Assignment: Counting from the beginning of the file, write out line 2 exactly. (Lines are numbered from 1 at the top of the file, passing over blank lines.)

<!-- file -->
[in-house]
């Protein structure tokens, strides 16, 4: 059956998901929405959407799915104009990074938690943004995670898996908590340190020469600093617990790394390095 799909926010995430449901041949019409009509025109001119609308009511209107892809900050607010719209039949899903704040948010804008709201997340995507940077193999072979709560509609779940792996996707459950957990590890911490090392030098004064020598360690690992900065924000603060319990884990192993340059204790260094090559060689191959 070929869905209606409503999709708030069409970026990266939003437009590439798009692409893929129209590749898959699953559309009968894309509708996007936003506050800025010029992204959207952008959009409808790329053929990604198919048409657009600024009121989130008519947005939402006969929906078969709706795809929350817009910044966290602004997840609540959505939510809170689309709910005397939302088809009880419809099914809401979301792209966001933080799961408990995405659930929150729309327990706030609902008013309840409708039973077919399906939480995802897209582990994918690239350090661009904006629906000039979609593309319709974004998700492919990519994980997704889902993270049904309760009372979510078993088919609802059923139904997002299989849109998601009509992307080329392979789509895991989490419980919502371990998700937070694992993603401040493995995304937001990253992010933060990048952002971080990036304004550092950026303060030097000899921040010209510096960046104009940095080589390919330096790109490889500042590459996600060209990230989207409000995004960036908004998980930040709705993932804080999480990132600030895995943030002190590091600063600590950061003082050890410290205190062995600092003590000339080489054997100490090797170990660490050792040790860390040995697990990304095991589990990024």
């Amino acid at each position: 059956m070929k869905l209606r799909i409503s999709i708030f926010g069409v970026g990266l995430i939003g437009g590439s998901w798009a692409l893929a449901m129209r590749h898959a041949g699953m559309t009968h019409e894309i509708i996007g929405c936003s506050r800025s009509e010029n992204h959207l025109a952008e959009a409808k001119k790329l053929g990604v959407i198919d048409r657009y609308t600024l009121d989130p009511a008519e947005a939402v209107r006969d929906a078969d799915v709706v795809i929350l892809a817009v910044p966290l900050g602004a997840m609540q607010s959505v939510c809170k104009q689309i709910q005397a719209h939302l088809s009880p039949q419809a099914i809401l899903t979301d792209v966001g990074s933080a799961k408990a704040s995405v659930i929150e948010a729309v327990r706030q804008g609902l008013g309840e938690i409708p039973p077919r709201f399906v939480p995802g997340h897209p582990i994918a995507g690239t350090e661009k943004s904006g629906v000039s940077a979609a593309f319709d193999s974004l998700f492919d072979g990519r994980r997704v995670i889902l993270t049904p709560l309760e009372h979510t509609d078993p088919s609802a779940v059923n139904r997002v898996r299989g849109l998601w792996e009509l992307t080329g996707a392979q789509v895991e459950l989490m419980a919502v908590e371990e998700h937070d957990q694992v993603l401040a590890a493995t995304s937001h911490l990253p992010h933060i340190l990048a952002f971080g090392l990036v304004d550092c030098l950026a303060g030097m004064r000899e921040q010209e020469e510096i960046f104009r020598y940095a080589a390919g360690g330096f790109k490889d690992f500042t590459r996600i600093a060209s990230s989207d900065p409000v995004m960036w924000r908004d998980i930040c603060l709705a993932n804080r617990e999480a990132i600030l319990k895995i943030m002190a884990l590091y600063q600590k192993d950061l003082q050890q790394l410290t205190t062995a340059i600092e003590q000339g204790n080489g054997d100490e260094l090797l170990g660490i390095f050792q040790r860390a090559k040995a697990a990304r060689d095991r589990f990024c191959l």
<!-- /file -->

């Protein structure tokens, strides 16, 4: 059956998901929405959407799915104009990074938690943004995670898996908590340190020469600093617990790394390095 799909926010995430449901041949019409009509025109001119609308009511209107892809900050607010719209039949899903704040948010804008709201997340995507940077193999072979709560509609779940792996996707459950957990590890911490090392030098004064020598360690690992900065924000603060319990884990192993340059204790260094090559060689191959 070929869905209606409503999709708030069409970026990266939003437009590439798009692409893929129209590749898959699953559309009968894309509708996007936003506050800025010029992204959207952008959009409808790329053929990604198919048409657009600024009121989130008519947005939402006969929906078969709706795809929350817009910044966290602004997840609540959505939510809170689309709910005397939302088809009880419809099914809401979301792209966001933080799961408990995405659930929150729309327990706030609902008013309840409708039973077919399906939480995802897209582990994918690239350090661009904006629906000039979609593309319709974004998700492919990519994980997704889902993270049904309760009372979510078993088919609802059923139904997002299989849109998601009509992307080329392979789509895991989490419980919502371990998700937070694992993603401040493995995304937001990253992010933060990048952002971080990036304004550092950026303060030097000899921040010209510096960046104009940095080589390919330096790109490889500042590459996600060209990230989207409000995004960036908004998980930040709705993932804080999480990132600030895995943030002190590091600063600590950061003082050890410290205190062995600092003590000339080489054997100490090797170990660490050792040790860390040995697990990304095991589990990024």